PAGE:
Charlie Mattingly - Owensboro Health

Charlie Mattingly: A national search, led him right back here.

“When I first became aware that I had a problem with my prostate I was having my annual physical. My physician scheduled a biopsy, he did nine samples and it came back that six of the nine had cancer in them. 

He suggested that we needed to do something. But before we did that, I want to do some more research. 

"I had previously been to Knoxville, Tennessee. After that I talked to an oncologist in Flint, Michigan, I talked to people by phone in Dallas and one in Denver. I talked with two more in Flint and asked if there was anything else that I could do."

I had previously been to Knoxville, Tennessee. After that I talked to an oncologist in Flint, Michigan, I talked to people by phone in Dallas and one in Denver. I talked with two more in Flint and asked if there was anything else that I could do. 

"After that, my (urologist’s) recommendation was to go back to Owensboro, Kentucky and go to the Mitchell Memorial Cancer Center and see Dr. Ryan Faught, a radiation oncologist."

They said you can do a DNA study, that's about the end of it. And the blood work there said that I could expect to die within five years of I didn't do anything.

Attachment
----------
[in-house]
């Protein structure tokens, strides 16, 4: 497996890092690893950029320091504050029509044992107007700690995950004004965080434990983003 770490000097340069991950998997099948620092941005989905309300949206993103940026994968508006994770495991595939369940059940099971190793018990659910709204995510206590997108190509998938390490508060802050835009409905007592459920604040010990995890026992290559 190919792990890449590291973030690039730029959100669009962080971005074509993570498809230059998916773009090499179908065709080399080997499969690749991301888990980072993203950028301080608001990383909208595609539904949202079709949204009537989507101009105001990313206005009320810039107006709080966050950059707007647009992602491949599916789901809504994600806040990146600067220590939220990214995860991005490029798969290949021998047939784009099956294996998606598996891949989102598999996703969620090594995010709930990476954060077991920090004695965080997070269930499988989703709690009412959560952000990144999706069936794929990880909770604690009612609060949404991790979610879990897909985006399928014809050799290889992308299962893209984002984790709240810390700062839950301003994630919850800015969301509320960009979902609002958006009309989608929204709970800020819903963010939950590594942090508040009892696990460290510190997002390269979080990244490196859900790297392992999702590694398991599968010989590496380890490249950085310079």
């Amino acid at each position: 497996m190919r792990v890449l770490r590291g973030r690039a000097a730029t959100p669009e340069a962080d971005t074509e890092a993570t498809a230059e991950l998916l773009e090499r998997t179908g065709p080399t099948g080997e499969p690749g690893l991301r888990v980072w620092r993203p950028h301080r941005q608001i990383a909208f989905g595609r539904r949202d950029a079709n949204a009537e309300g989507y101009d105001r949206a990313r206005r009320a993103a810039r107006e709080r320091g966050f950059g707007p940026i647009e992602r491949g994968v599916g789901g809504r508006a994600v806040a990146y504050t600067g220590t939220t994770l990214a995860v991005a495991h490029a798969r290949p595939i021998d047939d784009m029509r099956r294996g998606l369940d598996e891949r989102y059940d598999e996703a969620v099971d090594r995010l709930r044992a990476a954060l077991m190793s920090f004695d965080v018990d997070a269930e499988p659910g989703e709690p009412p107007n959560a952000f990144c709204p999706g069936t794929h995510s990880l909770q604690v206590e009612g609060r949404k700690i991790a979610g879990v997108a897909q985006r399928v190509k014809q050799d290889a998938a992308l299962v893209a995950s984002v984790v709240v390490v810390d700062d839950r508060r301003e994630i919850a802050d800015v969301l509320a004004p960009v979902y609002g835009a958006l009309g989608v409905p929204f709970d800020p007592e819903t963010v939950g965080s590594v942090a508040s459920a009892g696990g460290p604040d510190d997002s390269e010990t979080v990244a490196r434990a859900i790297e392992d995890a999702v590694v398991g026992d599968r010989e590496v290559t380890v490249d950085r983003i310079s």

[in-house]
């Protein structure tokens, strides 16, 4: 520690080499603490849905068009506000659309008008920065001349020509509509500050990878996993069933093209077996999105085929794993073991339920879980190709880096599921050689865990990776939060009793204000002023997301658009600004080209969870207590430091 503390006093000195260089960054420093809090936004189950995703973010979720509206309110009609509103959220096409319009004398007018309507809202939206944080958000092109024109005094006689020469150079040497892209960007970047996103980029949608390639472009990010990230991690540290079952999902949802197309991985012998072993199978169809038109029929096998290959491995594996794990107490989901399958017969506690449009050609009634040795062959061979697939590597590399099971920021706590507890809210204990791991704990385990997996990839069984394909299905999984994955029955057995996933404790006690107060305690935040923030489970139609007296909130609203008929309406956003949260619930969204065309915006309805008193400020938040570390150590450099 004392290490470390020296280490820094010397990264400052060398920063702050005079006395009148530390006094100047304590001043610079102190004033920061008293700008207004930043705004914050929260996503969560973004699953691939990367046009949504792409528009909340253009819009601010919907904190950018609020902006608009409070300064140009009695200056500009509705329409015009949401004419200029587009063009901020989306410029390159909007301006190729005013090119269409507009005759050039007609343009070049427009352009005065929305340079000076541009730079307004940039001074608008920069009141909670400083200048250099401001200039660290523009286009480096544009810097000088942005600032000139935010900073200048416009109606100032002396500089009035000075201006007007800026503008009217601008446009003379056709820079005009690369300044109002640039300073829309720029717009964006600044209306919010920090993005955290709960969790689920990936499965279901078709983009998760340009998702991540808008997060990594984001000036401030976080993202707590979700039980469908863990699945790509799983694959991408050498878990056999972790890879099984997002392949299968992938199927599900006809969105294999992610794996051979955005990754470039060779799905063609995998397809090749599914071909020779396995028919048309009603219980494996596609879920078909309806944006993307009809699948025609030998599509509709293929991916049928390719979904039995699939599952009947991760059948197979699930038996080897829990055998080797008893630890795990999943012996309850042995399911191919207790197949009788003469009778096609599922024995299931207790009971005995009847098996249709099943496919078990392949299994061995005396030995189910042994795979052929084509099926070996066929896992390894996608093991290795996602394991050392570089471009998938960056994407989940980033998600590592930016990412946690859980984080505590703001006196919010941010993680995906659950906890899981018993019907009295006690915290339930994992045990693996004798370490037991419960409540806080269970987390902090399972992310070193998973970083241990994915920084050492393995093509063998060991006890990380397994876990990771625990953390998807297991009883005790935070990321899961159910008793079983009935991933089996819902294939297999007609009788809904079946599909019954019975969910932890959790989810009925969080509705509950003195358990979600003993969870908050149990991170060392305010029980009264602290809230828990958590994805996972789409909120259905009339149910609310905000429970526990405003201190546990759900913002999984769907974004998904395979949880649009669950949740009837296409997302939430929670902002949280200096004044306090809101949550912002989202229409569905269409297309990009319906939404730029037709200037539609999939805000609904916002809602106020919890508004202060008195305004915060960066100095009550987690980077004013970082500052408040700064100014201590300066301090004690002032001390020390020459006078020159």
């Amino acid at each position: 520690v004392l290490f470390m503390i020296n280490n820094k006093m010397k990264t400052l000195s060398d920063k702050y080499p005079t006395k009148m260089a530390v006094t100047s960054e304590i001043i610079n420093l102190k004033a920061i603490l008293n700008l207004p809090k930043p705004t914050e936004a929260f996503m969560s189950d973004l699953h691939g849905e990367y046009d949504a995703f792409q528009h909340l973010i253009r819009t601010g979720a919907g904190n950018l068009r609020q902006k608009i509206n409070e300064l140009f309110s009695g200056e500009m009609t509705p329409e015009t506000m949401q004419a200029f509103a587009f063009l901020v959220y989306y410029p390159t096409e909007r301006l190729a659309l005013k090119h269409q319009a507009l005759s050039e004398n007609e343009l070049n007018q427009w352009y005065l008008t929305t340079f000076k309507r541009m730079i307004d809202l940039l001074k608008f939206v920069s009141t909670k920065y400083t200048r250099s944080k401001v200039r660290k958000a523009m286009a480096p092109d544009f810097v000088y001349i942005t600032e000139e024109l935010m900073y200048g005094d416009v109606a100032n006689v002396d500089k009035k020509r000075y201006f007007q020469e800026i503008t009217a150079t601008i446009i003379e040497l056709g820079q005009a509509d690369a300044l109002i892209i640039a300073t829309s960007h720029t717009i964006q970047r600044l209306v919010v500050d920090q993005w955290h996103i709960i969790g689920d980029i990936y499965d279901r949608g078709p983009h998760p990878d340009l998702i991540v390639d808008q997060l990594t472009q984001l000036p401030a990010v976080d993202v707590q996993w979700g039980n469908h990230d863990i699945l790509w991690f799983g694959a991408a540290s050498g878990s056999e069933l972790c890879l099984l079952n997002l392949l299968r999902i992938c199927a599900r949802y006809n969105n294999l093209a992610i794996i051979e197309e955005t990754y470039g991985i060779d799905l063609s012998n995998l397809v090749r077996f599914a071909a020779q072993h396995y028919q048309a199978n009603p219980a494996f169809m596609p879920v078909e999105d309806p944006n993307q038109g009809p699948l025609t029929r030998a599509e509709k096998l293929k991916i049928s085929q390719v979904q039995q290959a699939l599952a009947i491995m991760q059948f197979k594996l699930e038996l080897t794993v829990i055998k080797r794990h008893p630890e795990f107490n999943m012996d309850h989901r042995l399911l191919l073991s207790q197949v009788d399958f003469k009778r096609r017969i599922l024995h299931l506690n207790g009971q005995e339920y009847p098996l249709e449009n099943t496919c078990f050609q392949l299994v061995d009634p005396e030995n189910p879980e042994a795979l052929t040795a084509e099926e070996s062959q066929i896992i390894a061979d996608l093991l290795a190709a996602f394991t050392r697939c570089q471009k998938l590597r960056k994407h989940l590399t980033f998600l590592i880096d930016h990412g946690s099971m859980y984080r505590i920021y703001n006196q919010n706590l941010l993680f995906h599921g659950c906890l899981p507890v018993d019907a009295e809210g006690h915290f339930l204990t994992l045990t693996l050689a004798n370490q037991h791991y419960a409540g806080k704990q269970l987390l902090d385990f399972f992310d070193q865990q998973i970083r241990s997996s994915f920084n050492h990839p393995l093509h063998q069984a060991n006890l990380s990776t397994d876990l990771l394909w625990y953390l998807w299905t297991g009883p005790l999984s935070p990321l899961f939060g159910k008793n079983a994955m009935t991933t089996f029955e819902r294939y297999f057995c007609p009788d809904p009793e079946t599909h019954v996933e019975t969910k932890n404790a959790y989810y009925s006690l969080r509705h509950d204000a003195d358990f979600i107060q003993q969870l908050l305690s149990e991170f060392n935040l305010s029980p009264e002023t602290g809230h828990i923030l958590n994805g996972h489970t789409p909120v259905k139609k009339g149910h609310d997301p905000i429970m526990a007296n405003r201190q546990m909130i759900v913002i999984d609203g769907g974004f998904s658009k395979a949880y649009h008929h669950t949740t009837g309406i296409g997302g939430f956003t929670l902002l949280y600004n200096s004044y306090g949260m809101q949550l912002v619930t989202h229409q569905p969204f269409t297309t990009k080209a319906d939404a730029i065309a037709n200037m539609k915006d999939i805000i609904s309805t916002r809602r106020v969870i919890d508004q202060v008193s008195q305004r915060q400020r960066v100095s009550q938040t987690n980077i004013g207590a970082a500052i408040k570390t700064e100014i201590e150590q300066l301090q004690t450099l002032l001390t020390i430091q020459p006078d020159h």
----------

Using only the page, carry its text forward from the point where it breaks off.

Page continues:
After that, my (urologist’s) recommendation was to go back to Owensboro, Kentucky and go to the Mitchell Memorial Cancer Center and see Dr. Ryan Faught, a radiation oncologist. 

My urologist said you will like him, and Dr. Faught can give you equivalent results from radiation as what I can provide you with the robotic, radical prostatectomy. 

I had radiation on the Varian® true beam x-ray system, which is a state-of-the-art technique for radiation cancer treatments. I had no burning – no sensation – you would never know that I had been through radiation treatments. 

As to my final PSA, I started at 3.7, that went to a 4.0, that blew the whistle. I started researching. Two years later, I was up to an 8.9. I have now been through hormone therapy and 44 radiation treatments at Owensboro Health and I now have a PSA of a 0.006.  

It's almost non-detectable. 

Charles Mattingly, 74

Prostate Cancer Survivor

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